This year, the REIT Symposium 2020 organised by the REIT Association of Singapore (REITAS) and ShareInvestor, will be held on Sept 19, and is completely virtual and free although registration is required. This year has been game changer of sorts for real estate in general and REITs in particular. Because of Covid-19 and the ensuing Circuit Breaker in Singapore, lockdowns in China, and the pandemic and protests in the US, REITs have had to grapple with various issues that have impacted distributions.

At home, the Circuit Breaker led to the enforced closure of many aspects of economic activity including retail, travel and tourism. This resulted in nearly all the retail and hospitality REITs reporting lower y-o-y distributable income and distributions per unit.

During the circuit breaker, the government introduced the Temporary Measures Act, where tenants could have help with rents. REIT managers with retail assets provided two months of rental rebates for April and May, and rent relief packages including rebates for June and July.

With the worst of the circuit breaker over, the percentage of tenants operational in most retail malls owned by REITs has reverted to more than 90%. According to the manager of Frasers Centrepoint Trust, tenant sales are back to pre-Covid levels.

The immediate cash flow fear has been alleviated, and tenants asking for support are manageable for most REITs.

“The real issue moving forward is demand and structural trends, and this could be the one differentiating the REITs,” says Nupur Joshi, CEO of REITAS.  

One of the new office trends is core and flex, Joshi highlights, where the interiors of office in 2021 could look very different from those in 2019. “Office landlords have to cater for some flexibility,” Joshi says.

The core and flex model has been brought into focus during Covid when most of the office population worked from home. Work-from-home (WFH) has become a flashpoint for office REITs. Some like CapitaLand Commercial Trust have readied and embraced the new trends with new interiors catering for more flexible space, and hence different lease structures. There are REITs also, that explain away WFH trends as temporary or not meaningful. Most consultancies accept that core and flex trends are likely to increase post-Covid. Colliers, for instance has trademarked Flex and Core.

REITAS has been at the forefront of key changes in the REIT sector. Among them is the increase in gearing limit from 45% to 50%. This was timely, as uncertainties triggered by Covid caused valuations to decline, albeit marginally. At present, the highest reported gearing is no more than 41%, an indication of the discipline of REIT managers.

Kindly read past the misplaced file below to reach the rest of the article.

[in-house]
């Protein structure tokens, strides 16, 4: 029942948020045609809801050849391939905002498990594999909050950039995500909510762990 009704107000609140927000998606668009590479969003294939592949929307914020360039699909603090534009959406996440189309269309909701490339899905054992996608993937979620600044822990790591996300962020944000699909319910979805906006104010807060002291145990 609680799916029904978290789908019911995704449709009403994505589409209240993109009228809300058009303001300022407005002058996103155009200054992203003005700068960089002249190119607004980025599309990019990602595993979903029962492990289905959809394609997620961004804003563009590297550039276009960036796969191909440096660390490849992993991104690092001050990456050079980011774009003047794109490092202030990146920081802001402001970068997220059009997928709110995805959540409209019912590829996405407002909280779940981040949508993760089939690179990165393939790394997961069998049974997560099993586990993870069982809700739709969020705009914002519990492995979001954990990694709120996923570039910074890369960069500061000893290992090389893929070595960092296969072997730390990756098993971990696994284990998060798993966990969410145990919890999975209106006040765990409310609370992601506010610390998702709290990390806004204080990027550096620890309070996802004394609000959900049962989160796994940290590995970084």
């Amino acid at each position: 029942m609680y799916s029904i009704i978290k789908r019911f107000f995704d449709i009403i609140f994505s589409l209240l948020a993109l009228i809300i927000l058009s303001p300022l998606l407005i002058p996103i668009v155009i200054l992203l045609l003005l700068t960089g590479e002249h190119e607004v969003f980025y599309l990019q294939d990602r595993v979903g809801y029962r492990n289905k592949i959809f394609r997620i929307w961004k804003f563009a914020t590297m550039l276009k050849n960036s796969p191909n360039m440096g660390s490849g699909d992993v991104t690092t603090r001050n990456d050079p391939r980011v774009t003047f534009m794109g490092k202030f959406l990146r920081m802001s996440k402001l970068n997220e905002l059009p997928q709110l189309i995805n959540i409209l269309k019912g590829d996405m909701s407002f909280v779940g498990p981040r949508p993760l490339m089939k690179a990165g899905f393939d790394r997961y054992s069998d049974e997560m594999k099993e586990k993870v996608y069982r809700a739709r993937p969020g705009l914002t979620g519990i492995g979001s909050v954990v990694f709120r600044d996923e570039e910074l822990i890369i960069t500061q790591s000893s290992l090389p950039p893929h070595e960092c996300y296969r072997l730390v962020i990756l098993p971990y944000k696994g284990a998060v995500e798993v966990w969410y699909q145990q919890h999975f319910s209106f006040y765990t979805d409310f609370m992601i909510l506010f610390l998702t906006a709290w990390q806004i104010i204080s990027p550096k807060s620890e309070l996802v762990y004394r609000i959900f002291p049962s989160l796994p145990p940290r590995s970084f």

Another trend in the S-REIT space is M&A - mergers and acquisitions.”If I’m an investor, I will go for a REIT with a strong balance sheet,” Joshi observes. REITs with strong balance sheets, liquidity, lower cost of capital and usually the best properties are larger REITs, with strong sponsors.

Joshi says that it’s important to have a strong REIT manager. To get a deal done, a REIT’s cost of funds has to be competitive, the REIT has to have consultants and people on the ground looking out for the best properties. So, in the external manager model that S-REITs operate under, a strong sponsor and strong REIT manager are necessary. “If you’re financially strong, you can be competitive,” Joshi points out.

In addition, Singapore remains a small market because of its geographical size. Hence REITs have to look overseas for growth and REIT managers have to financially strong to have teams sourcing global assets, Joshi says.

REITAS role is to represent the REITs and its managers. Investors are not members per se, but an integral part of the REIT ecosystem. “We are here to strengthen the industry, which means strengthening the ecosystem,” Joshi notes. Case-in-point: the REIT Symposium (www.reitsymposium.com) which brings together retail investors and REIT managers, fund managers and analysts.

As Covid gets under control, REITs are likely to resume their role as yield plays at a time when policy rate are close to zero. The latest statement from the US Federal Reserve indicates plans to keep the Fed Funds Rate at rock bottom till 2023.

REIT investors may want to head to the REIT Symposium 2020 to hear how REITs are navigating Covid, and when their managers plan to resume full DPU payout for unitholders.